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Take time to smell the wild roses
The nondescript bushes are overlooked 11 months of the year on Whidbey Island, but in June the flowers pop out and suddenly we’re decorated with wild roses.
There are several varieties, with the Nootka rose being dominant on Whidbey. And they’re hardly scarce, lining almost every roadside, trail and fence line that’s exposed to the sun. But their abundance makes them no less treasured by the people who know them.
“I love these things, this is what life is all about,” said Melissa Duffy, a naturalist educator who lives in Oak Harbor, where she helped save the post off Garry oak and oversees the native plant garden beneath the beloved tree.
Well versed in the lore of native plants, Duffy can reel off many uses for the wild rose, some popularized by Native Americans before European settlers arrived.
“They’re edible and they’re beautiful,” Duffy said. Natives used the branches to line storage pits and to lay over fire pits and around food so it wouldn’t scorch.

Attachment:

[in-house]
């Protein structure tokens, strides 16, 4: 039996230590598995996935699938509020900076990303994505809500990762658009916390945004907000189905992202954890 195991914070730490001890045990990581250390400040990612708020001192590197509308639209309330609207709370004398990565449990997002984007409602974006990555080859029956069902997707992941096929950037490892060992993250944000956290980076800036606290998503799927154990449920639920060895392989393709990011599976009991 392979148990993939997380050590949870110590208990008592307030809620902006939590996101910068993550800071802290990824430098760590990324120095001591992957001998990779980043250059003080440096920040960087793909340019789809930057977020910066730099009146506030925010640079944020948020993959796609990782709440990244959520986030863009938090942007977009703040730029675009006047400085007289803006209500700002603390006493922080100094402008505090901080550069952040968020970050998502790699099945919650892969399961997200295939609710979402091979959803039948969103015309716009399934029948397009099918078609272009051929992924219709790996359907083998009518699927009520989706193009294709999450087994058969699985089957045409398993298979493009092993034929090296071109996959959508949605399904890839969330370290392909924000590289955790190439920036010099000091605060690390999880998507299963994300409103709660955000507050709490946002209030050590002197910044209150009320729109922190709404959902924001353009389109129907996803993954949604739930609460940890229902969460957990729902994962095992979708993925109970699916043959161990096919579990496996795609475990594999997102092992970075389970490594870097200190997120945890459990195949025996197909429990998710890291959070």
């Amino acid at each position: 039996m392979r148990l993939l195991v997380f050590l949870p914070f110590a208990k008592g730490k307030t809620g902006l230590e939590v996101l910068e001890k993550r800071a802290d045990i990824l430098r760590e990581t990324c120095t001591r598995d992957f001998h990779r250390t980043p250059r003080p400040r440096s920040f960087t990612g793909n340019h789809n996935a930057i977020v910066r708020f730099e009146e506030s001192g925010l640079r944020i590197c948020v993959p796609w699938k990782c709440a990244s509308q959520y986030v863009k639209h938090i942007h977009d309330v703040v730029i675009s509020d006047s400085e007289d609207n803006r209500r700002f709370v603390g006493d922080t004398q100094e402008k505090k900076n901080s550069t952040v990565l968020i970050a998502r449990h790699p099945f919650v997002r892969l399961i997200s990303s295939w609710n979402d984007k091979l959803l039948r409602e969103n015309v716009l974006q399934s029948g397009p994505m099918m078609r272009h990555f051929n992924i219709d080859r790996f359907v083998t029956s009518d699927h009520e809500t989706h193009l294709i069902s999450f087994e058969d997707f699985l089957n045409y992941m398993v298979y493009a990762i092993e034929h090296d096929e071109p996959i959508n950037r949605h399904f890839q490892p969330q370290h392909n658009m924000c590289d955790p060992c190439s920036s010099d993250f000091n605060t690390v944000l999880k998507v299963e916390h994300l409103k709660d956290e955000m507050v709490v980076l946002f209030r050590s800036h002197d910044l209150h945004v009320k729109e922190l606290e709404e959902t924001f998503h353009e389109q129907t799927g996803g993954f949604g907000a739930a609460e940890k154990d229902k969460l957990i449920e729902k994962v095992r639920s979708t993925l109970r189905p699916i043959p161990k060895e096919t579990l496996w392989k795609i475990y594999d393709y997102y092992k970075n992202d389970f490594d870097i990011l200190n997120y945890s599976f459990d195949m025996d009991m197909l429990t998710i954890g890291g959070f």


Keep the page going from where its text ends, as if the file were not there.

In the spring, the new shoots are edible. The best known edible parts are the rose hips, the area where the petals were located after they fall off.
“This is where the seeds are stored and it is a bright red in color,” Duffy said. “In the fall after the first frost these become sweeter and the contain Vitamin C and are good to eat.”
The rose hips can also be made into tasty jam and jelly, as well as various beauty and health products. “Rose hips prevent the runs,” Duffy said.
For eager rose nibblers, there’s no need to wait until fall. You can eat the flowers now. They taste as they smell, like a delicate natural rose. They’re known to be calming when sprinkled in the bath water.
This year’s flowers are fading fast, but it’s not to late to take some time to smell the roses.
“They’re relaxing, calming and good four the soul, and it’s free,” Duffy said.